What you need to know about Fake Ransomware in 2022

What Is “Fake Ransomware”?

The term “fake ransomware” might conjure up some feelings of relief. After all, if the ransomware is fake, then it must not have encrypted files, right? However, the term has been used to refer to a few different variants of a true ransomware attack. Firstly, it has been used to describe ransomware that does not encrypt files, but instead attempts to trick the victim into thinking their files are encrypted while demanding a payment to recover them. Secondly, the term has also been used to refer to ransomware that does in fact encrypt your files, but does not offer a decryption key if ransom is paid. This is much more nefarious and destructive than the first type; a real sucker punch. And most recently, the term has been used to refer to a case where ransomware was deployed by a company against itself to cover up fraudulent financial activity.

Where Has Fake Ransomware Been Observed?

The first mention of fake ransomware I could dig up dates back to mid 2016 and describes a type of malware that claims to have encrypted your files, but they have actually only been renamed or had a file extension added to them such that your OS does not recognize their type and cannot easily open them.

Since this mention of fake ransomware does back to the early days of the ransomware wave that has since become an epidemic, it’s possible that less technically savvy malware developers were simply trying to take advantage of the early ransomware scare. Perhaps they didn’t have the skillet to build software that can reliably import encryption keys and encrypt documents. However, we now know that those savvy threat actors have jumped into the scene and developed ransomware strains that continue to elude threat hunters and top security companies into 2022.

Two Main Types of “Fake Ransomware”

The other two main strains of discussion about fake ransomware include references to firstly, a campaign against WordPress sites that uses a plugin to display a landing page that notifies website visitors that the site’s files have been encrypted and demands payment, and secondly to a 2022 campaign against Ukrainian critical infrastructure that does encrypt files, but offers no decryption solution once the ransom is paid.

The WordPress Version

In late 2021 ThreatPost published a blog article about a form of fake ransomware affecting WordPress installations. The malware replaces an infected sites’s landing page with a message demanding 0.1 Bitcoin (~ $6000 USD) to restore the website’s files.   However, the malware didn’t actually encrypt or delete any files on the web-server and the malware is easily remediated by removing the malicious plugin and making a quick fix to the database, since post data was not deleted, only marked as unpublished.  WordPress security company Securi has a blog post with instructions on how to remediate this infection.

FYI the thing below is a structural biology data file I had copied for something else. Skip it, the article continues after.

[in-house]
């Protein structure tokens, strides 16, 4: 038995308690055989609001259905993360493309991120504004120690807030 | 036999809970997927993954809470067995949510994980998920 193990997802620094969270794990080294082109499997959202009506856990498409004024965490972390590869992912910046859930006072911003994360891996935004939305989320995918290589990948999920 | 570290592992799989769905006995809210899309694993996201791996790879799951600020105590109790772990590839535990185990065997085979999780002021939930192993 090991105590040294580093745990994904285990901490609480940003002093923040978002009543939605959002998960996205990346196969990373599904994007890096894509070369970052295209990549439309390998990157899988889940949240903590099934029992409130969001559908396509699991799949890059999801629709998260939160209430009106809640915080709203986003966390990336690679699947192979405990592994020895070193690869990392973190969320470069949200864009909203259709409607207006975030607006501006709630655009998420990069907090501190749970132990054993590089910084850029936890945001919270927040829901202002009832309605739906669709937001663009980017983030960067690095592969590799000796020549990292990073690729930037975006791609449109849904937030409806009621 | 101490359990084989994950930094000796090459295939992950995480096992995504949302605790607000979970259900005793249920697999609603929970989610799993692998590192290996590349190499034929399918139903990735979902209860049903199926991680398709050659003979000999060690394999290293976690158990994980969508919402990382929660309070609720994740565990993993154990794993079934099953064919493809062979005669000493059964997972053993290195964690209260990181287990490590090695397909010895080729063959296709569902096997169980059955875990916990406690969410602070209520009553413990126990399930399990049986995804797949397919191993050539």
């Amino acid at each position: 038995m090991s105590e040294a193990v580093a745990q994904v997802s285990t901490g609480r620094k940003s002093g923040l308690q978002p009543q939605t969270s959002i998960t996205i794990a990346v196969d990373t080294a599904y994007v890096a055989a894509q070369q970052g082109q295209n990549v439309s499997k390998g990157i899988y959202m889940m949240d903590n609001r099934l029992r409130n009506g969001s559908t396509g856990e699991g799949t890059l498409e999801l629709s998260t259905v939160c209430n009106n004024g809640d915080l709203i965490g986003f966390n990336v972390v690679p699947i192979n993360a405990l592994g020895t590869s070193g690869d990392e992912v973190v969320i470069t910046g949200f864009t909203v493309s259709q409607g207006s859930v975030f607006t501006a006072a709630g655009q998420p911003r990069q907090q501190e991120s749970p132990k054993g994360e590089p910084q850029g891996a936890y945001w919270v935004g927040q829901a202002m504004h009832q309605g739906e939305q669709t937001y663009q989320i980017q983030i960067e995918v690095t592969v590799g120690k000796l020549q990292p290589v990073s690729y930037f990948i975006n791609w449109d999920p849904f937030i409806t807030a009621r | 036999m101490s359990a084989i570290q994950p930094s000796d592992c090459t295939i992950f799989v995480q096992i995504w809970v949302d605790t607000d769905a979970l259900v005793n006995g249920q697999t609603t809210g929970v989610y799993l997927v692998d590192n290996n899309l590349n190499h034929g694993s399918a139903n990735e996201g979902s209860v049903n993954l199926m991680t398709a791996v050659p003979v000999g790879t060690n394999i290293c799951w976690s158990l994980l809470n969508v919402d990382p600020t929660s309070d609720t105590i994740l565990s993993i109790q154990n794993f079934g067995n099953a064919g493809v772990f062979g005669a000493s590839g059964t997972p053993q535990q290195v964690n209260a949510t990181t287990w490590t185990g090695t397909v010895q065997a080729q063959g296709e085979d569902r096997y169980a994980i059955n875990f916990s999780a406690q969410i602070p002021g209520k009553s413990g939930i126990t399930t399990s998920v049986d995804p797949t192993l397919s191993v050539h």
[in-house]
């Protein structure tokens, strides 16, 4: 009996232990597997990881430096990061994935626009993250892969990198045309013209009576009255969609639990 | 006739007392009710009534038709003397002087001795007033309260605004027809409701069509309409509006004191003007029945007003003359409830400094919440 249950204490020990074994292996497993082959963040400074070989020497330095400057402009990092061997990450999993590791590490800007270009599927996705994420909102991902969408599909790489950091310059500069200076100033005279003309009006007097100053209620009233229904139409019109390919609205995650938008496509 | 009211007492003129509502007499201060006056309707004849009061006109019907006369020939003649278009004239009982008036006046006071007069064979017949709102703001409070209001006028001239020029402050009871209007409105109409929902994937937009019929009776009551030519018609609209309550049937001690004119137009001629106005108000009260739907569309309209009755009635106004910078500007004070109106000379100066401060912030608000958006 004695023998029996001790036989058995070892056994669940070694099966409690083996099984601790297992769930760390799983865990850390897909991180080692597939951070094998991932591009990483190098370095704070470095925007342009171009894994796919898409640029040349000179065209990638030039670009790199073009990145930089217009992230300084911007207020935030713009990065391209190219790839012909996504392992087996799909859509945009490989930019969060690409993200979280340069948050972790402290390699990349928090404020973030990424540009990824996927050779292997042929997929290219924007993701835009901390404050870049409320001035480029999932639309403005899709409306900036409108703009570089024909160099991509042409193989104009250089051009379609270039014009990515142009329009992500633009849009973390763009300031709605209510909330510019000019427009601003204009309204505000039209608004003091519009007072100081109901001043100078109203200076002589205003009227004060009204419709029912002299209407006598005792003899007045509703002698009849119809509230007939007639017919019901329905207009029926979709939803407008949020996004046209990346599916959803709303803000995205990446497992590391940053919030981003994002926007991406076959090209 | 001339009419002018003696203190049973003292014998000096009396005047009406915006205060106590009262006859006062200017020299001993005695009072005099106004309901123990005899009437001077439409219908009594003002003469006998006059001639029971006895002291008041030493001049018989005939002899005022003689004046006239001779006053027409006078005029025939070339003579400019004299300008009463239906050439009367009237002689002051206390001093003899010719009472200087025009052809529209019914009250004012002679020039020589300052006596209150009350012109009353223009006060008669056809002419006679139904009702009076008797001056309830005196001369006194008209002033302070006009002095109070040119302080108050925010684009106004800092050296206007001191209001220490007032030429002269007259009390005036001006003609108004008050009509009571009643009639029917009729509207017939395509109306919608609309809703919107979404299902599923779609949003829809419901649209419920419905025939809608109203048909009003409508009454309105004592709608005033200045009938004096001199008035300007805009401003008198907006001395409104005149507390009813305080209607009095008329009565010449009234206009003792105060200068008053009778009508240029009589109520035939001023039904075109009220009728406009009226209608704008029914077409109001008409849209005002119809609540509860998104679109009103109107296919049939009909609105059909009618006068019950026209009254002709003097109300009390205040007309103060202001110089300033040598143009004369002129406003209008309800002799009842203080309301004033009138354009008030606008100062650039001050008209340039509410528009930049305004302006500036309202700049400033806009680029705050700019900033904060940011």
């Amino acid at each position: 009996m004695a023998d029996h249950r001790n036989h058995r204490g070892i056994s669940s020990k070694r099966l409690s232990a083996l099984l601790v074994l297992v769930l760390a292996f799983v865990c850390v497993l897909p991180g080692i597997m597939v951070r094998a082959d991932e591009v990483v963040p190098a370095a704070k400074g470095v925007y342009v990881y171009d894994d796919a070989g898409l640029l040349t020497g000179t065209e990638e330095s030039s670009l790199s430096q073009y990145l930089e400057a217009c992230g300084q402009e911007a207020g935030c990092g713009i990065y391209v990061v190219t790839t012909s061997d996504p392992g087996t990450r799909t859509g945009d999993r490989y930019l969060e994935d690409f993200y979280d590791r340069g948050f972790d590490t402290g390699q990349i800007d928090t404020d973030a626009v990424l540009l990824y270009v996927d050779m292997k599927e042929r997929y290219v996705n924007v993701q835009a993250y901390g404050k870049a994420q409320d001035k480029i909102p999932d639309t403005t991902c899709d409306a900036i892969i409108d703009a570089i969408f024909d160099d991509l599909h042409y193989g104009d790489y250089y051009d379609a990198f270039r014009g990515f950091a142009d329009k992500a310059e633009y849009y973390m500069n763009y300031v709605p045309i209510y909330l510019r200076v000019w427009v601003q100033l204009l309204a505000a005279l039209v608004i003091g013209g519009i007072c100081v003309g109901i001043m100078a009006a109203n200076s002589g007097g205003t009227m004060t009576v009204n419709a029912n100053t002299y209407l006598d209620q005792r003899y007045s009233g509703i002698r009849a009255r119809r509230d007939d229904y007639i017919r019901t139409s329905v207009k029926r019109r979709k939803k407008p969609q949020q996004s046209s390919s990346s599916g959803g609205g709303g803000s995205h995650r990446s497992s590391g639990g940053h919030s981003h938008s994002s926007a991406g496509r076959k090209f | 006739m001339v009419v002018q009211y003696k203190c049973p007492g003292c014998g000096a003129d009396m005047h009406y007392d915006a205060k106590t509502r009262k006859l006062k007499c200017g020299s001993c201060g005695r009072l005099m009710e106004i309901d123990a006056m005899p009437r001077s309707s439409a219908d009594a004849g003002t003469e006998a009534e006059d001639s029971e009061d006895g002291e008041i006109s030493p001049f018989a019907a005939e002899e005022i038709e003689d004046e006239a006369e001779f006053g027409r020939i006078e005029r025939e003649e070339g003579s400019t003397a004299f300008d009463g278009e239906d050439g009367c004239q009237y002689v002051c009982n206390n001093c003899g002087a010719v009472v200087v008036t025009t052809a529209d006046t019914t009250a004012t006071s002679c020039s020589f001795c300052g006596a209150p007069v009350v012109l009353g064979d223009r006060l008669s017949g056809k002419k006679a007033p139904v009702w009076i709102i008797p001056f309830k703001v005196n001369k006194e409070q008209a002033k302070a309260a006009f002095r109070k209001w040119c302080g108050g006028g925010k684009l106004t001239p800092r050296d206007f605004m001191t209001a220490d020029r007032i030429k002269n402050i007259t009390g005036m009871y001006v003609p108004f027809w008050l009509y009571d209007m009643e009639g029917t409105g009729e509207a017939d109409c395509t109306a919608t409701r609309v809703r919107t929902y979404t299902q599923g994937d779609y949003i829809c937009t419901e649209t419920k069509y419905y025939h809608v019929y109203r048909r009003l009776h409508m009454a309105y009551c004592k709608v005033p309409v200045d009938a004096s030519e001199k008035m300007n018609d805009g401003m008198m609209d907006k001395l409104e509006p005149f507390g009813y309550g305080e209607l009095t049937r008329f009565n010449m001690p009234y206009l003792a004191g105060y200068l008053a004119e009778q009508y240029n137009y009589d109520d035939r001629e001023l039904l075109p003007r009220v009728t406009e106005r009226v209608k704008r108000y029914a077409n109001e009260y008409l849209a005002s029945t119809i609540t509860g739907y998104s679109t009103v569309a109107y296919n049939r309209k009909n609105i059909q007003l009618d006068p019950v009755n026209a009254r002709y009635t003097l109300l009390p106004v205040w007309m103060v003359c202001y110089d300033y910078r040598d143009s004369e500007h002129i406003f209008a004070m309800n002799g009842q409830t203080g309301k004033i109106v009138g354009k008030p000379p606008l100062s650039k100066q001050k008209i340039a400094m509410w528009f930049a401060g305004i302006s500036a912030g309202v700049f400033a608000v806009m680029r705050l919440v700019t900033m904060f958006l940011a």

The Version Targeting Ukraine

Bleeping computer published an article in January 2022 describing a strain of malware that replaces a Windows system’s master boot record (MBR) in order to prevent the OS from loading, and while simultaneously destroying files with a file extension on a list of about 200 document types.

Microsoft has so far claimed that this strain of destructive malware cannot be directly linked to any known APT group, and has assigned the code DEV-0586 to the group responsible for the attacks. The attacks are part of a greater cyber-attack campaign thought to be Russian attempts to disrupt Ukrainian government and businesses. The series of attacks resulted in the successful take-down of 15 Ukrainian public institutions and government agencies.

The malware operates in 3 stages, first by replacing the MBR to cause the system to boot up to a ransomware notice instead of the installed operating system, secondly by downloading a malicious file with a .jpg extension that actually contains executable code, and finally by executing the payload in the fake image file to destroy data on the system.

Here are links to the information about IOC related to this strain of fake malware on Virus Total:


a196c6b8ffcb97ffb276d04f354696e2391311db3841ae16c8c9f56f36a38e92 [VirusTotal]

dcbbae5a1c61dbbbb7dcd6dc5dd1eb1169f5329958d38b58c3fd9384081c9b78 [VirusTotal]

Tbopbh.jpg (third stage):
923eb77b3c9e11d6c56052318c119c1a22d11ab71675e6b95d05eeb73d1accd6 [VirusTotal]


So, the term “fake ransomware” certainly doesn’t provide any comfort in itself. However, deeper analysis of a ransomware attack may uncover that the attack is less severe, and your data can easily be recovered, but on the other hand, it may reveal that your system files are hopelessly corrupted and only have your backups to rely on.

At this point in the game, it should be obvious to any cyber-security architects that a solid backup strategy is the best defence against a successful ransomware attack, both because the the amount of ransom demanded by cyber-gangs is very high, and also because there is no honor among thieves and data restoration is far from a certainty even when ransom is paid.

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